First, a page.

Perhaps you or someone you know has said some version of, “I’m interested in what Clinton did, not in what Trump said,” in regard to Trump’s 2005 hot mic recording in which he brags to Billy Bush about groping and kissing women without consent because he can get away with it as famous and rich as he is. For the sake of argument, let’s pretend that his denial of ever having done such things is true. We can still see a horrible problem with what Trump said if we consider that words are in fact deeds.
When someone says, “I’m interested in what Clinton did, not in what Trump said,” they seem to be thinking of this kind of case: “Bob always talks about climbing Mount Sumeru, but Sara actually did it!” In such a case we can easily see the point of emphasizing Sara’s actually having done it. But consider how the Trump example differs:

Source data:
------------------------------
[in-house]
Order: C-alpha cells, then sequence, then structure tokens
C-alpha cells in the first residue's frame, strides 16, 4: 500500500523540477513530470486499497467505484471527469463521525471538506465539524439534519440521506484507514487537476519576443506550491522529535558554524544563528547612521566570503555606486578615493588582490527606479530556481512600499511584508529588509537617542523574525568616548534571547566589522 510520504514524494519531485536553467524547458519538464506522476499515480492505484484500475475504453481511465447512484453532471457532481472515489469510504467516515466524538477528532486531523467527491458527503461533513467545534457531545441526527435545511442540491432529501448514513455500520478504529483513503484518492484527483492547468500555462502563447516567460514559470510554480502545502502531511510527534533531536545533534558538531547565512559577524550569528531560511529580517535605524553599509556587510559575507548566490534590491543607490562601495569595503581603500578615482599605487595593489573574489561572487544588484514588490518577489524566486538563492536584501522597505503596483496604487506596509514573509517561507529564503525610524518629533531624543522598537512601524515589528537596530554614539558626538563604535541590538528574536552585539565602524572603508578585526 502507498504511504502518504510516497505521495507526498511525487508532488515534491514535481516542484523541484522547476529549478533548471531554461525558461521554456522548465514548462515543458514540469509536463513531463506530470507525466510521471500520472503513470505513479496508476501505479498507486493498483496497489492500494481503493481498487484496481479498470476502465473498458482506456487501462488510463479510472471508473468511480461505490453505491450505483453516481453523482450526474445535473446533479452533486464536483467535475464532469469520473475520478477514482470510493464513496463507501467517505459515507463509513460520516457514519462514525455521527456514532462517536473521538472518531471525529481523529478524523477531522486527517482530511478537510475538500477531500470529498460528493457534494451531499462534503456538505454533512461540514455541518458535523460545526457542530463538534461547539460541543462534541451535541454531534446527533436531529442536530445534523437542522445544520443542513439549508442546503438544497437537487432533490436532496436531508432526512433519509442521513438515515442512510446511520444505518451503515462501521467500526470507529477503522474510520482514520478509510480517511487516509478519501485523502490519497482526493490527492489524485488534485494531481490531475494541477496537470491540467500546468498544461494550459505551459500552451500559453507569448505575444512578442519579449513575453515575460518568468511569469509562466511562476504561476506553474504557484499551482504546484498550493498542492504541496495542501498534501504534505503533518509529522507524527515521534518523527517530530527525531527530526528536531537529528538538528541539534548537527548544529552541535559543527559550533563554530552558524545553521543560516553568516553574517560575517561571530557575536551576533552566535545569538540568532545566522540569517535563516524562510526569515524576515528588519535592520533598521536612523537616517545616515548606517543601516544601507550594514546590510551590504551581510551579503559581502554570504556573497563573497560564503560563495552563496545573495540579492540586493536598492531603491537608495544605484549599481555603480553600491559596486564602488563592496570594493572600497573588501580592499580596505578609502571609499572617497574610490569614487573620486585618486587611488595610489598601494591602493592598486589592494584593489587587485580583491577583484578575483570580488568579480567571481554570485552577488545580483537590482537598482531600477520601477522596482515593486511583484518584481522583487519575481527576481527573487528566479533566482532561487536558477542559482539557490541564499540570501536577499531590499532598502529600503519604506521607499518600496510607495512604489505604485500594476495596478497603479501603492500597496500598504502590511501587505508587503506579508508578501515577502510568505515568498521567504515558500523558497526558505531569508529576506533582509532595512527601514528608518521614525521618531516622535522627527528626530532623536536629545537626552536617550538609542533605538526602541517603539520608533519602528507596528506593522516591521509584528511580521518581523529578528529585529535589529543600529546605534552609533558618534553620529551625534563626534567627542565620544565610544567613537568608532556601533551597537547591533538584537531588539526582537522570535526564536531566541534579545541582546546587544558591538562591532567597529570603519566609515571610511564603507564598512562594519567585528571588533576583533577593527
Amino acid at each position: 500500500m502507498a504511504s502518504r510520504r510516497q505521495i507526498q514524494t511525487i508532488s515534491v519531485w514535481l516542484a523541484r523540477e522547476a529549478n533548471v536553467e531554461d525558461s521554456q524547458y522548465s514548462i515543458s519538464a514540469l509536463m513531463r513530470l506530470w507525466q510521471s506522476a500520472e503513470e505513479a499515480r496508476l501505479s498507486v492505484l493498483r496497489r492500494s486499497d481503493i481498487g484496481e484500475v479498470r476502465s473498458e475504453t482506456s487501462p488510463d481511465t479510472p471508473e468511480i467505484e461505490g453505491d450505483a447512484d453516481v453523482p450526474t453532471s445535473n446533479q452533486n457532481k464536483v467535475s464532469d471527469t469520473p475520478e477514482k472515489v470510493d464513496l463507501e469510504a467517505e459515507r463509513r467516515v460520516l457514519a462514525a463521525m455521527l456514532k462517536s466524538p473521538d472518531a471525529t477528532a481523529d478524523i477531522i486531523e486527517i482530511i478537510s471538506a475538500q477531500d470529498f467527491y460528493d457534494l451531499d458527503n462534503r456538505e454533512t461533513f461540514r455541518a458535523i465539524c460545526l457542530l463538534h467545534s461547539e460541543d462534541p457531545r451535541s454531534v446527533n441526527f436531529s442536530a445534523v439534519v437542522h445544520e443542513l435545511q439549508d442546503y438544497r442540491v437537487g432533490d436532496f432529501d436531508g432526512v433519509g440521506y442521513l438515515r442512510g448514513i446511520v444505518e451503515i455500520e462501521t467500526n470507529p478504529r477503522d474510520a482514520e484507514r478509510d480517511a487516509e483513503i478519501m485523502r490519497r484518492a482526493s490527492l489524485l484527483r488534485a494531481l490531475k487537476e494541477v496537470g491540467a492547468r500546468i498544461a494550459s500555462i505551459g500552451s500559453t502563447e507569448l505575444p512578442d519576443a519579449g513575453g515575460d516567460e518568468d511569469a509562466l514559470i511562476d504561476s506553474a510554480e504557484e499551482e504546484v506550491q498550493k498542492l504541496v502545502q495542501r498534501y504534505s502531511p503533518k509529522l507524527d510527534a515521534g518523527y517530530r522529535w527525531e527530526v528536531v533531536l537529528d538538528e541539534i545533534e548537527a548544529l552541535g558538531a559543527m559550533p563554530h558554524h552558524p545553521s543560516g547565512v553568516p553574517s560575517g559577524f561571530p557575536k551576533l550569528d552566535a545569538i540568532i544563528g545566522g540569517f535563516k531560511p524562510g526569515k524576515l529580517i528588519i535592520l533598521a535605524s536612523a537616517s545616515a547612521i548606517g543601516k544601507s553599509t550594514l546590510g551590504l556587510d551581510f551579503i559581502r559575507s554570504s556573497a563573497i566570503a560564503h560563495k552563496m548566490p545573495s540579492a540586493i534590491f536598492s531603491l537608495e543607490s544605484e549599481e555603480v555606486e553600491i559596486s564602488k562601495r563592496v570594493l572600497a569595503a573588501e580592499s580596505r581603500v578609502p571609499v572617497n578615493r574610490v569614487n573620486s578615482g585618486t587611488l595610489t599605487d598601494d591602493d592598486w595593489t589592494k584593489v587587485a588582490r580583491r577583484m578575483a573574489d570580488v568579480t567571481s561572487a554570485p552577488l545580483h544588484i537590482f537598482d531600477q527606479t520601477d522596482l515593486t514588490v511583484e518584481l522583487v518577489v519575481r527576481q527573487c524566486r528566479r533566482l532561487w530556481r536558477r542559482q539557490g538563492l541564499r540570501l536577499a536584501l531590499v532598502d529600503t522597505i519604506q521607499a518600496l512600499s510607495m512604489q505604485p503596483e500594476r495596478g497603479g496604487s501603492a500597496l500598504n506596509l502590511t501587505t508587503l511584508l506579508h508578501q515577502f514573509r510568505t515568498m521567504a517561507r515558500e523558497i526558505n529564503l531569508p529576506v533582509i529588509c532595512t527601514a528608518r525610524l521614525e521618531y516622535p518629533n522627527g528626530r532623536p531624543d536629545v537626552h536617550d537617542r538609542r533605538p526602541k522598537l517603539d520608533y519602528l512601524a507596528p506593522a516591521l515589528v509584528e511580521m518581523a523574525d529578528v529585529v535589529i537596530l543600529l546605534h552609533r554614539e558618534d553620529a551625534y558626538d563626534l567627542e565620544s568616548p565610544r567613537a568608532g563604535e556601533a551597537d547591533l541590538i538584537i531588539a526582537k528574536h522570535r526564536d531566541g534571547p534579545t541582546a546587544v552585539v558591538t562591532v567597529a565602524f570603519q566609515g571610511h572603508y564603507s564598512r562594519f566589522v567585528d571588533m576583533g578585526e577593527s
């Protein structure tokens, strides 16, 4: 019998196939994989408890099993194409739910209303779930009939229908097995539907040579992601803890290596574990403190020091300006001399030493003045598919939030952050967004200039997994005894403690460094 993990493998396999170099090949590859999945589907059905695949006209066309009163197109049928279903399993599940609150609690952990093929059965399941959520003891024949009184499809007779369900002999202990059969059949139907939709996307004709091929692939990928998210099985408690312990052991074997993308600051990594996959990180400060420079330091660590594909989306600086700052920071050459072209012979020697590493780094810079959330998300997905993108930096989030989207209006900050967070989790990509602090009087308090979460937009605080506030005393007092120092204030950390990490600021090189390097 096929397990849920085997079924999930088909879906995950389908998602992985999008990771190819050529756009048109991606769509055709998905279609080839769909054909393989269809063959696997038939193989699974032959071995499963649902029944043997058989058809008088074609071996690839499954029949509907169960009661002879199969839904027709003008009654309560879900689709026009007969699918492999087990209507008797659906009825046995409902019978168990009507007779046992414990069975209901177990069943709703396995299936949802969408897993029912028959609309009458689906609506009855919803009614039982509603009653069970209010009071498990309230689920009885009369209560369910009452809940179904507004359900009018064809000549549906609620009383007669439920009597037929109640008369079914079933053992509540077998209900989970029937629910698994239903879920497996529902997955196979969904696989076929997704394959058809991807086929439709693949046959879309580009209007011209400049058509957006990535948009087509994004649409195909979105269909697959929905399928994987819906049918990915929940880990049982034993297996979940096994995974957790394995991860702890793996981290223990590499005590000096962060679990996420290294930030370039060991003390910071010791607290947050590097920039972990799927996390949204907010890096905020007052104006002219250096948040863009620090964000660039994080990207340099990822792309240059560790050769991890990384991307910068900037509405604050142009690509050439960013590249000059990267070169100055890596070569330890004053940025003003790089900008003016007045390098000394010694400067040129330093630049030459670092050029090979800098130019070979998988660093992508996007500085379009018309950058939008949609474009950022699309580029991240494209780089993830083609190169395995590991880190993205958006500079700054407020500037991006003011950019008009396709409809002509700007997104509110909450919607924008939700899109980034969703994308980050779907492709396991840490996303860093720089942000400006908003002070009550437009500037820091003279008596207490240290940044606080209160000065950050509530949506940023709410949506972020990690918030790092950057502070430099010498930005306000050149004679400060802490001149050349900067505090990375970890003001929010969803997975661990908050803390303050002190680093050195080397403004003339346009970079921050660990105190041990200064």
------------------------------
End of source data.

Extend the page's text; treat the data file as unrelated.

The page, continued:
1) In the context of loving relationship, if one person says to another, “I love you,” they are not merely speaking in contrast to doing. That is, by saying, “I love you,” the one person expresses and affirms their love, models the kind of behavior they want to see in the relationship, and thereby partially constitutes the existing context of the loving relationship.
2) In the context of a culture that regularly devalues women, treats them as mere sex objects, denies their needs and wants, etc., if a person says to another, “I grope pussy when I want because I’m famous, ha ha, isn’t that great,” they are not merely speaking in contrast to doing. That is, by saying those things Trump expresses and affirms the culture of misogyny, models the kind of behavior he wants to see, and thereby partially constitutes the existing context of the misogynistic, rape culture.
The point here is not to compare whether 2) is worse than anything either of the Clintons has ever done; the point is that Trump is not merely speaking, he is doing something in the hot mic recording, just as he is doing something every time he opens his mouth.